Slaughter hog numbers continue to run well above expectations, say Glenn Grimes and Ron Plain, University of Missouri agricultural economist. However, since June 1, slaughter is only marginally above expectations based on the June Hogs and Pigs report.
There is a possibility that about one percent of the overrun in slaughter is due to more slaughter hog imports from Canada. A small Canadian packing plant that kills about 18,000 to 20,000 head per week, has stopped killing due to losses, and it is believed that most or all of those hogs are coming to the United States for slaughter, say the economists.
For January-May slaughter hog imports from Canada were down nearly 22 percent from the same period in 2002. This reduction amounts to about 9,400 head on average per week. However, based on weekly data, the United States may be getting about 17,000 more slaughter hogs per week from Canada this year than during the same period in 2002.
For the past 4 weeks, slaughter has run about 2.5 percent above expectations, based on preliminary data. If 17,000 hogs per week are coming from Canada this year than last year, the slaughter would be only about 1.5 percent higher than expected from domestic supplies, say Grimes and Plain.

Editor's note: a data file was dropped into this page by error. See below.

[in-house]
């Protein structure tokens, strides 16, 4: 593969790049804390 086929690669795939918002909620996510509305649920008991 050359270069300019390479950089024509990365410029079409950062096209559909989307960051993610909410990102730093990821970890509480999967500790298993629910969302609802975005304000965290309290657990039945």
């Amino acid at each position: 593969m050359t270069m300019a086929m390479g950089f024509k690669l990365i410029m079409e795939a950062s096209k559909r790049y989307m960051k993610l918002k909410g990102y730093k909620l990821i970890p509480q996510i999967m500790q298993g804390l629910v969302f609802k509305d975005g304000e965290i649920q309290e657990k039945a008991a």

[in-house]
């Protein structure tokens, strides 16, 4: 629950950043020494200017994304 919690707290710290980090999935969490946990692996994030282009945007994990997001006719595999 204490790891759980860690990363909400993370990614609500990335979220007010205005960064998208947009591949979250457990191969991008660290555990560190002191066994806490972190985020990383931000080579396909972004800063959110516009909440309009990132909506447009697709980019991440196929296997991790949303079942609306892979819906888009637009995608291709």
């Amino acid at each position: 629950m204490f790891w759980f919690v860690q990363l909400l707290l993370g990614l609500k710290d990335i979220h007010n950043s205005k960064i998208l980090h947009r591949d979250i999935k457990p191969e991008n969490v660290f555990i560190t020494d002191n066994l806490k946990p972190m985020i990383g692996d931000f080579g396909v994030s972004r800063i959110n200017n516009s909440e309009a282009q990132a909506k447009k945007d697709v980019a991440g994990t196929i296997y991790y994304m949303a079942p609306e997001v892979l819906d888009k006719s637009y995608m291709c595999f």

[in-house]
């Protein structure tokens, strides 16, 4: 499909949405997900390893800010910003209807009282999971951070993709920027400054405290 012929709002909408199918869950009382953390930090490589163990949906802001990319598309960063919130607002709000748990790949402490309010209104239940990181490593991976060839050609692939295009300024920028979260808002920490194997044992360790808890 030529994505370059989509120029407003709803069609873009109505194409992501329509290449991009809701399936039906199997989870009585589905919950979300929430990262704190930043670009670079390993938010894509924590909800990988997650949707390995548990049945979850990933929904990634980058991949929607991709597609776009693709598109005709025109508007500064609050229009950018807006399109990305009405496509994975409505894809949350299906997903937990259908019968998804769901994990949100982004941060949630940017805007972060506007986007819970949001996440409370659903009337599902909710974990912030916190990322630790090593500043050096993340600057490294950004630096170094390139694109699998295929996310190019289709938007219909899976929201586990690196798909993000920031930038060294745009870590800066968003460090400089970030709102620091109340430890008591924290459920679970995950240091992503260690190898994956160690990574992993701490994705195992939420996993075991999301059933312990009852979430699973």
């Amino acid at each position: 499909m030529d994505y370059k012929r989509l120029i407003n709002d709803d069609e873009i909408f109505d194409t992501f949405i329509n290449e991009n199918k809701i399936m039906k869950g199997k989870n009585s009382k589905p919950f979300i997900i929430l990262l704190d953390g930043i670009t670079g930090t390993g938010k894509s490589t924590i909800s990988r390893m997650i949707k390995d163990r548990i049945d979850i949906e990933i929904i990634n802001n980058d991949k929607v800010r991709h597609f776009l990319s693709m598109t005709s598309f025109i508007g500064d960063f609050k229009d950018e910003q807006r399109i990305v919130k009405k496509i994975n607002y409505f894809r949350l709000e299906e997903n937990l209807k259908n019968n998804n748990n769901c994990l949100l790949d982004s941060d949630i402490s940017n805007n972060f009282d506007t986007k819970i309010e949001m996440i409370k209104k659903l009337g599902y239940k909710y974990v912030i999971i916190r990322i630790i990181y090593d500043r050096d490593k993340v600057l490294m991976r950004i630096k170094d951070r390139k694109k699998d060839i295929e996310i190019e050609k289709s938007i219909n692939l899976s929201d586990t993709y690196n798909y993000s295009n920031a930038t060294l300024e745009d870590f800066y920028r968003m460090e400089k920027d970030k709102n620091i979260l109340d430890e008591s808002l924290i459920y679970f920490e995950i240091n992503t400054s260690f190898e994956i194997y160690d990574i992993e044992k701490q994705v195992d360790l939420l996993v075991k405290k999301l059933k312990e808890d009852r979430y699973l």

The mild weather may be contributing to some faster rates of gain than last year for July. However, slaughter weights for live hogs in Iowa-Minnesota last week were 3.5 pounds above the same week in 2002. In early June, the weights were at or above last year’s level, say Grimes and Plain. This indicates marketings at present time are not as current as a year earlier, and the probabilities are high that weather has not been enough better for rates of gain to contribute an extra 3.5 pounds per head this year than in 2002, say the Missouri economists.